ASRS reports aircraft components managed to get installed upside down

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AskBob's picture
ASRS reports aircraft components managed to get installed upside down

Without detailed instructions and clear notation, nearly symmetrical parts can be installed incorrectly. Faced with the replacement of such a part, this CRJ 700 Maintenance Technician wound up with a case of component “mis-orientation.”
The aircraft returned to the field due to the landing gear not retracting. Previously, the nose landing gear torque links had been replaced to fix a nose wheel shimmy problem. While installing the torque links, the lower assembly was installed upside down. The lower torque link assembly looks similar upside down to the way it does right-side up. The Maintenance Manual does not specify
anything about the orientation, nor is there any indication on the part itself. I feel that if there had been a specific note that the part is able to be installed upside down, I would have paid closer attention to the orientation. The operational check of the installation did pass, but it does not require a gear swing. A note should be added in the installation task noting that the part is able to be installed incorrectly
and that it looks close to the correct installation.

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Anonymous (not verified)
Anonymous's picture

Common sense should have told you to do a gear swing after changing the torque link. Just because the maintenance manual doesn’t specifically call out to do the gear swing should not be an excuse to have not done one. Any time we do maintenance on any of the major components as they relate to flight controls, landing gears and engines we should have a heightened sense of what we are doing. This is why we have a second set of eyes look over the work and do RII’s especially for 10 or more. I am glad the aircraft made it back with no issues after all things could have been much worse. The gear could have retracted and then not come back down! You as the mechanic/inspector have to make the judgment call on what is safe. Thank you for sharing the incident hopefully the maintenance manual will get revised.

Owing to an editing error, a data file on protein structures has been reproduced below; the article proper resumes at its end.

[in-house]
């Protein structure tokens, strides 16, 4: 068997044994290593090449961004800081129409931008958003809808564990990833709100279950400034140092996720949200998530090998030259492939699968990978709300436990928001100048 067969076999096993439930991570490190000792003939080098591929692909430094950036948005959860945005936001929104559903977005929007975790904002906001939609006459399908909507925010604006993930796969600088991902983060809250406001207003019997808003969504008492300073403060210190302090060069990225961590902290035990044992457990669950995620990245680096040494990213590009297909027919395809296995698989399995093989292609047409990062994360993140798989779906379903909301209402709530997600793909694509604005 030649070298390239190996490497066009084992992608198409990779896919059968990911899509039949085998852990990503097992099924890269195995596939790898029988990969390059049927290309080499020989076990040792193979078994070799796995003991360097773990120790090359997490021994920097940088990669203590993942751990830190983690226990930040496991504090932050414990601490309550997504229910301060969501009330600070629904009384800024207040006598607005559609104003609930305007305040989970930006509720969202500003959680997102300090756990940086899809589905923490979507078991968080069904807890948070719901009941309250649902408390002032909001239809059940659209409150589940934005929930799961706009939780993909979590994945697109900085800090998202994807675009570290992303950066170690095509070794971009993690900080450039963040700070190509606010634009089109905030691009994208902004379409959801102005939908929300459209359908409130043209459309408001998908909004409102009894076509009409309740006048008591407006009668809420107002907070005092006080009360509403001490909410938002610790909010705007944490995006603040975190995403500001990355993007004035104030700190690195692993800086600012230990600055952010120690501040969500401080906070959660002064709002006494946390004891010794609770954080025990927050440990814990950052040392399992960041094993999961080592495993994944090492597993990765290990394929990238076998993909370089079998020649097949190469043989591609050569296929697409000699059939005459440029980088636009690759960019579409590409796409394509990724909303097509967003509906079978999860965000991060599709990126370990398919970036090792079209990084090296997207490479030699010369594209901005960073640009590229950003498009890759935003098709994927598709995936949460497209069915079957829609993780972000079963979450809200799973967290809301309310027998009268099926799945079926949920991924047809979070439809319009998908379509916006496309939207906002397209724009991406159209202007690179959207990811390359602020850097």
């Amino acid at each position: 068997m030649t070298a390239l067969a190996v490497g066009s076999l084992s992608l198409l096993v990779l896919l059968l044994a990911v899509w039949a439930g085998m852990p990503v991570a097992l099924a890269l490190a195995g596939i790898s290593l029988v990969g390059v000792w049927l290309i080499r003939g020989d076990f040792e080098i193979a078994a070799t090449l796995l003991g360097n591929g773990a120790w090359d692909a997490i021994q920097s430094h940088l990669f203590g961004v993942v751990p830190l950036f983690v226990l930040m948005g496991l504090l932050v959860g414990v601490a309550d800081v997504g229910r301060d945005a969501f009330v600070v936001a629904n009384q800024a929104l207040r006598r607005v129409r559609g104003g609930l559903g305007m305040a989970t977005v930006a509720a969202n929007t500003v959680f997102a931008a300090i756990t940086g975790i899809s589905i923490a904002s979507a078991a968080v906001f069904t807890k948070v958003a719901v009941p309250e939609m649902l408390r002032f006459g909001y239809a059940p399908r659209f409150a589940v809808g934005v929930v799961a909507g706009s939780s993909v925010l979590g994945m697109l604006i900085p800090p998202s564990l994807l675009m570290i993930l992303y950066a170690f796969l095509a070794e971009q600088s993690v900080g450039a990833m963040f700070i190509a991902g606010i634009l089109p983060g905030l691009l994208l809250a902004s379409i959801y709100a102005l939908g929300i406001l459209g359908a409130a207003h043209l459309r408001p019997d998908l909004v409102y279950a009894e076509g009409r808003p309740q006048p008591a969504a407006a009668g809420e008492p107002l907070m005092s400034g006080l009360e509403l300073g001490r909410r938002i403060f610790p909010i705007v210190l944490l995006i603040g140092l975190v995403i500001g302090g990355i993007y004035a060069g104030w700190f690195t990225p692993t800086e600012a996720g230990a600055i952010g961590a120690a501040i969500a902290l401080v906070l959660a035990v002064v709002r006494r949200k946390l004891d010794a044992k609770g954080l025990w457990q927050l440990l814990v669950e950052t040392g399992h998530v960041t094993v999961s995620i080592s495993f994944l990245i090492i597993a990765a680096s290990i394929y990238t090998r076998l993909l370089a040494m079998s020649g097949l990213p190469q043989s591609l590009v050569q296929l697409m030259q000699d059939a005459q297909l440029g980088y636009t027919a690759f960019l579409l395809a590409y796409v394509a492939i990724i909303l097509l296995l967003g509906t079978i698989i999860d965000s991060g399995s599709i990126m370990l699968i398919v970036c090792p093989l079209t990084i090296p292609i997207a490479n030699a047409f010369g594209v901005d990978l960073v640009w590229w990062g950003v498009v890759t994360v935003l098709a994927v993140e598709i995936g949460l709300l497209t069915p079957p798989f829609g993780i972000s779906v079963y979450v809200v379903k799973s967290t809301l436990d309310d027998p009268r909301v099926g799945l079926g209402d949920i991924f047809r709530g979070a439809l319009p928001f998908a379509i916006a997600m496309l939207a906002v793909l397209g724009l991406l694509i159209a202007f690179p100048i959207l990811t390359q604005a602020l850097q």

Steve340's picture


That sounds really good on paper, If its a 700, it's a commuter, and the guy probably did the links at the gate, lord knows I have.

The thing he was stating is the lack of proper ID on the part itself. I do not have access to a 700, but I am wondering exactly what happened and why. Its possible where they meet, was made in such a way as to allow extension, and when it was reversed and fully extended it bound, and probably broke. If it were me, I usually sharpie anything not obvious, this is after 32 years I still do it.



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